Thanks to the success of Batman Begins, Casino Royale, Friday the 13th and Star Trek (plus laziness on the part of consumers and a complete lack of creativity in Hollywood), we are now in the era of the franchise relaunch. Film series that burned out years ago are being resurrected, given a spit shine and shoved back into theaters to the tune of hundreds of millions in box office grosses. It’s only a matter of time (mark my words!) before we are subjected to Back to the Future IV or Weekend at Bernie’s III.
The latest “reboot” to hit movie theaters is Terminator Salvation. The film arrives some six years after Terminator 3: Rise of the Machines effectively put the successful sci-fi series in cold storage. The fourth Terminator offering comes staffed with a hot young cast, a hip director (McG of Charlie’s Angels infamy) and a duo of talented screenwriters (John D. Brancato and Michael Ferris, who typed out The Net, Terminator 3: Rise of the Machines and Catwoman). ... OK, maybe we should scratch that last one.
Cue the ominous music and flash forward 15 years. Wright wakes up unsure of how he survived his lethal injection or where he’s been for the last decade and a half. The film tries to remain coy for a while about what Wright really is, even though it’s patently obvious to everyone in the audience. In short order, Wright runs into a scrappy wannabe resistance fighter in the L.A. area named Kyle Reese (Anton Yelchin, doubling down this summer with Terminator and Star Trek). Although Wright tries to protect the kid, Reese is soon kidnapped by a Hunter Killer drone and spirited off to Skynet headquarters in San Francisco. Eventually, Wright crosses paths with our man John Connor, who’s still looking for his once-and-future daddy and sees Wright as a means of infiltrating Skynet.
Like Abrams’ Star Trek, this new Terminator drops plenty of in-jokes about the previous films. One or two would have been fine, but Salvation brings back three or four major catchphrases (“I’ll be back!” and “Come with me if you want to live!” among them). The film also restages several major action sequences almost wholesale. (The semi-vs.-motorcycle freeway chase from T2 returns as a motorcycle-vs.-semi freeway chase). Throw in a certain climactic cameo and the abundance of familiar elements threatens to make Terminator Salvation less of an occasionally winking tribute and more of an occasionally idea-starved rip-off.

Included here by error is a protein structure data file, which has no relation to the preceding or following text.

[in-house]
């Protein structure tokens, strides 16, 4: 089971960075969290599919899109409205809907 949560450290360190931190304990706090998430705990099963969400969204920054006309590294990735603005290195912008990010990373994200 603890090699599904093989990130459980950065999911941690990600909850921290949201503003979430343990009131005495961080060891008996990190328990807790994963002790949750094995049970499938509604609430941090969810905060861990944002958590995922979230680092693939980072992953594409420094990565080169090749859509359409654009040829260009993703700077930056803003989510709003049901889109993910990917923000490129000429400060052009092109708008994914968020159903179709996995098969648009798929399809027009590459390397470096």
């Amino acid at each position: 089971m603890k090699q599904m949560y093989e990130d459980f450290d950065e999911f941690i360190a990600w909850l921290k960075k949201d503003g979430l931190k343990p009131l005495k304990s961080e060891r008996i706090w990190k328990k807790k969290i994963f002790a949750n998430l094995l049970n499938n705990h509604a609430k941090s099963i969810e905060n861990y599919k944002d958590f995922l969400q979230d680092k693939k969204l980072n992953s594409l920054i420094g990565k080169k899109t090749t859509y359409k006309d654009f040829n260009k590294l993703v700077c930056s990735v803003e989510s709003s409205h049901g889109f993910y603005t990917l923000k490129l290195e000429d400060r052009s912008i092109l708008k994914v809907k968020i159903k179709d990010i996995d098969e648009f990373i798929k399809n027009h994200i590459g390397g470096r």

Even so, it’s hard to find enough serious flaws in this new chapter to weaken the overall structural integrity. The intermittent cheese scent of the script is more than offset by the slam-bang plot. The actors, even when deprived of their due screen time, manage to make their characters sympathetic. (With the possible exception of Bale, who seems to have his dial stuck on “glower” these days.) And to top it all off, the gunmetal grimy settings look appropriately postapocalyptic. McG is still worthy of scorn for giving us those two MTV-on-goofballs Charlie’s Angels movies, for executive producing “The Pussycat Dolls Present: Girlicious” and for continuing to subject us to his ridiculous nickname. On the other hand, between executive producing “Chuck” and directing this film with a surprisingly steady hand, perhaps he’s in line for a reboot of his own. Unlike J.J. Abrams’ Star Trek, Terminator Salvation isn’t overloaded with inappropriate, outsized action. The action’s there. In spades. But it never quite feels over-the-top. Not too many chain gun fights. Not too few propane cloud explosions. Just the right amount of high-caliber, adrenaline-pumping action. Sure, the ending drives home the film’s metaphor about the indomitable spirit of the human heart a skosh too heavy-handedly (Sequel, anyone?), but that hardly spoils the grim fun of it all.